As far as moving out and what not, as long as I am welcome I am content for now living with relatives. I have a room and a bathroom and, as you said as well, I don’t have to find somewhere and share it with three other girls. I live in a very tourist filled area, so finding a place that I can afford in a safe neighborhood that doesn’t have tourists coming in and out of rentals is very hard to come by especially right now with not having a steady income.

    With all of that said, I am not saying I will live with relatives forever. At some point in the next couple years I’d like to be able to afford a place of my own in a safe and affordable area. But as I said, for now I am content, doing my best, and need to save.

    • I would also love to be able to afford a place, but in the meantime, I love my family and desperately need to save money. I have my whole life to live on my own and pay crazy bills! Good luck with everything in the future!

  • I think that’s awesome that you are mature enough to live at home and still take responsibility for yourself. As you noted, there are plenty of people who move out and are still either completely dependent on their parents or simply unable to take care of themselves.

    • And that must be where the stigma originates from! Thanks for your feedback!

  • I love, love, love this post. Good for you for recognizing that your situation isn’t so bad after all. As for your friend in the first paragraph… well! Let’s just say I knew a lot of people in college whose parents gave them an “allowance” to live on!
    As for me, while I don’t live with my parents, I have gotten some flak for my living situation. I live in a one-bedroom apartment with my boyfriend, and co-habitating means that I’m able to pay off my student loans much faster as well as save a significant portion of my paycheck! Yet my relatives, and some of my more conservative friends, think it’s wrong that I’m living with my boyfriend because we’re not married. And I can never get over the irony that weddings usually cost LOTS of money, and the reason we live together is because money is always in short supply right after you graduate from college! I mean, sheesh.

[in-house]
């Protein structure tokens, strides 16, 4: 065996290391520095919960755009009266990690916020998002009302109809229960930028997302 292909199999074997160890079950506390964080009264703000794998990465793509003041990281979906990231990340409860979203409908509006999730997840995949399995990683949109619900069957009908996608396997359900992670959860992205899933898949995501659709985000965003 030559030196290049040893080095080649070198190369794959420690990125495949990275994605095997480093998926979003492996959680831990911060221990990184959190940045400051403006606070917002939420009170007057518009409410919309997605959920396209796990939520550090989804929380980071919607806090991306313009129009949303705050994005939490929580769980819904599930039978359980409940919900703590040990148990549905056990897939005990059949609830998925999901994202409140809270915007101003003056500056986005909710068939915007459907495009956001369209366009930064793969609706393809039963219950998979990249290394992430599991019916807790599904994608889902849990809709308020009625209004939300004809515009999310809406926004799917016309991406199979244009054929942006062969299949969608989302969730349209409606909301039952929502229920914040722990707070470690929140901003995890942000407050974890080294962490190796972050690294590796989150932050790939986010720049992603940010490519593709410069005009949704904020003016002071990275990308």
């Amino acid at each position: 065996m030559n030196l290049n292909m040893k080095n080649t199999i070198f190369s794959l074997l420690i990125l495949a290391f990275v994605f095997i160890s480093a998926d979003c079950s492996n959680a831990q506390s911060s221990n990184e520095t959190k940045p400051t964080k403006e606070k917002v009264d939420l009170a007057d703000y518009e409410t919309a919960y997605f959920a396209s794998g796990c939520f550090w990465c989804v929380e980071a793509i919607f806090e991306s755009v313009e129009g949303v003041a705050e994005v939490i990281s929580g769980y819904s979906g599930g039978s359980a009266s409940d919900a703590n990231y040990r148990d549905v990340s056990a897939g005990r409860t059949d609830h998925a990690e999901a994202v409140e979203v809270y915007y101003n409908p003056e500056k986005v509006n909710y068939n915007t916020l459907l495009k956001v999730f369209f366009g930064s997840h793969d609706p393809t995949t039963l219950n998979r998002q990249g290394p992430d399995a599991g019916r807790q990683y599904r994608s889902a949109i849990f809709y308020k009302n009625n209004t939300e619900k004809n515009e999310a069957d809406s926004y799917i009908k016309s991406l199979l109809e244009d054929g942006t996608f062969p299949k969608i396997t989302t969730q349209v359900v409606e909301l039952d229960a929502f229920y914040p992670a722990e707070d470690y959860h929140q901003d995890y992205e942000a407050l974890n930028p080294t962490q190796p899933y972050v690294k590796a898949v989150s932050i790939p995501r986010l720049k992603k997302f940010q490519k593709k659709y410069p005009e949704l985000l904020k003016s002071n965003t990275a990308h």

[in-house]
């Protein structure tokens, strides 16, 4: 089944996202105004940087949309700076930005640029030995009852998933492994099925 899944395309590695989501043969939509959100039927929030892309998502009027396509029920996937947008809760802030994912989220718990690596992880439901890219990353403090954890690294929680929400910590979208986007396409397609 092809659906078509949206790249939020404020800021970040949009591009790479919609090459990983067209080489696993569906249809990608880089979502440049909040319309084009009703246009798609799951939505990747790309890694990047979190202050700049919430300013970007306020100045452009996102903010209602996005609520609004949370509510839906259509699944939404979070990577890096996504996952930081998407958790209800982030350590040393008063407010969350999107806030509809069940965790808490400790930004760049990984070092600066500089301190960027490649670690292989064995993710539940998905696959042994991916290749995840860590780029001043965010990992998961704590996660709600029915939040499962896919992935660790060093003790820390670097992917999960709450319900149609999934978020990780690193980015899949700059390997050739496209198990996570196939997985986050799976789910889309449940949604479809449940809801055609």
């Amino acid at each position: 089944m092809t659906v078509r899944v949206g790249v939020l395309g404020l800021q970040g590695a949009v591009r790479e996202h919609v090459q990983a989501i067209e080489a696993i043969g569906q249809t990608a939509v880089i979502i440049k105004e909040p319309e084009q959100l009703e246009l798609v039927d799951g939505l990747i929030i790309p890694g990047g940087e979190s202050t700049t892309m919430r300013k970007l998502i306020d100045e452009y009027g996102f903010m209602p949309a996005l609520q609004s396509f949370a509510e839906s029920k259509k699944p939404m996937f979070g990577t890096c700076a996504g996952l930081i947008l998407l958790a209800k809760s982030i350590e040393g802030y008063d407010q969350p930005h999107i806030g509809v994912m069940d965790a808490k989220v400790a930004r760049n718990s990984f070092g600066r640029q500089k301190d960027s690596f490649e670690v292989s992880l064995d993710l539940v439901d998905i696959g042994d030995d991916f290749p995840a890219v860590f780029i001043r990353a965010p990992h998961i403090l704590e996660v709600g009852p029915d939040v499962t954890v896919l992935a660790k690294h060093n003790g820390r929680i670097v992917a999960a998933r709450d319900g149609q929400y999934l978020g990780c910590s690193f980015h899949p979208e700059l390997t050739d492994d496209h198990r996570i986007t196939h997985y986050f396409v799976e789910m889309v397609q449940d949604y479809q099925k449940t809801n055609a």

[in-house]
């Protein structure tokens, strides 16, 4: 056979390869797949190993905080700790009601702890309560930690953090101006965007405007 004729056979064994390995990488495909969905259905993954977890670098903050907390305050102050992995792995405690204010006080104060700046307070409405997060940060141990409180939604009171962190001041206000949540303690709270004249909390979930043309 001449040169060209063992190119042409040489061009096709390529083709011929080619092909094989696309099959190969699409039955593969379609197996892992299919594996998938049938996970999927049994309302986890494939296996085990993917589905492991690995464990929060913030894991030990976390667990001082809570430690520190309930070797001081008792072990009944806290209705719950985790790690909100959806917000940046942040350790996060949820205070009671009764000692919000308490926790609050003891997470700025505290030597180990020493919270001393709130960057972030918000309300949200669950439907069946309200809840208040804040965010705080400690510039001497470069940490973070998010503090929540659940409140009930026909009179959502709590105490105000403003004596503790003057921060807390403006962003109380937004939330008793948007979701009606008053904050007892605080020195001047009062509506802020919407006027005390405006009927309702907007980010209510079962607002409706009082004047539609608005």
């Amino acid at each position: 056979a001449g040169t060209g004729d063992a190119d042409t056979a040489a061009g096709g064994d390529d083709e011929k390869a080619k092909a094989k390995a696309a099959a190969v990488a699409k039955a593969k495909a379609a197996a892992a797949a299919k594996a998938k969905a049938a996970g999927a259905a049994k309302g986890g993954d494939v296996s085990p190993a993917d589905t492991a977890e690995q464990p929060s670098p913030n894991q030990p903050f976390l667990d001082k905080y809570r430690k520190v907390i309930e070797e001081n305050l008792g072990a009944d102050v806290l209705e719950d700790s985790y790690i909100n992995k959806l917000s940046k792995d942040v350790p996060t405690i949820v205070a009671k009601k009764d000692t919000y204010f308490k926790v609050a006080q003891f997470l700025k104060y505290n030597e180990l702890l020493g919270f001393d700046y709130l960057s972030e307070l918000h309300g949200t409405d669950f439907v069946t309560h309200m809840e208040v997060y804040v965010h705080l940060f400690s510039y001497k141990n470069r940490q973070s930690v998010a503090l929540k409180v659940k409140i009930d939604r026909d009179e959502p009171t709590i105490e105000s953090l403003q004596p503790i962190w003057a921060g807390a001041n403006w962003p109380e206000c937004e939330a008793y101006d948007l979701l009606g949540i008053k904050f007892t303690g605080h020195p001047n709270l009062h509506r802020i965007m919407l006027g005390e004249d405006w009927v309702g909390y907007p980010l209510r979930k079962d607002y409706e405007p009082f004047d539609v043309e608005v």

One final point: Your graduation photo is AMAZING. I was so, so late to my graduation ceremony, didn’t have time to fix my hair, and was sweating profusely because the ceremony was held outside on an especially humid day. Yeah, those photos went into the vault! haha

    • Thanks for your support and feedback! I think it’s strange to still have a stigma placed upon you for living with a significant other. Being financially secure should be a priority for all people, and anyway, what’s the big deal? The “scandal” factor is still a thing? Even my conservative, old-world, Italy-born parents aren’t quite that old fashioned. Don’t be driven to feel shameful about your decisions!
      I made the point about my friend in the first paragraph to highlight its irony; having your parents support you financially in college is not independence, even though it’s usually necessary for all students. “Independence” is not defined as not having to tell your parents what time you came home on the weekend. Ya know?
      Thanks about the photo! I think that’s the last time I actually heat-styled my hair…haha! What a difference!

  • Hey there girly!! I nominated you for a liebster award! If you want to know more please click on my blog (the post about the liebster award). As this award is meant to be a compliment and a fun thing to do please do not feel pressured and have a great day and love the post btw!!!

    • So happy!! Thanks so much for this!

      • No problem! Let me know when you answer them! I’d love to read’em!

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  • Fantastic post, Lisa. I do think it’s interesting that many people in the states have such a negative view about living at home with parents once you’ve hit a certain stage in your life (i.e. after graduating, getting a job, etc.). I come from a culture (I’m Vietnamese) where it is perfectly normal for multiple generations to live under one roof. Everyone still has their independence, and the shared responsibilities and financial stability help foster good relationships and happiness. Moving out may give some a sense of independence, but not moving out can do the same, just in different ways. Lovely picture, happy belated graduation, and I look forward to reading more of your blog!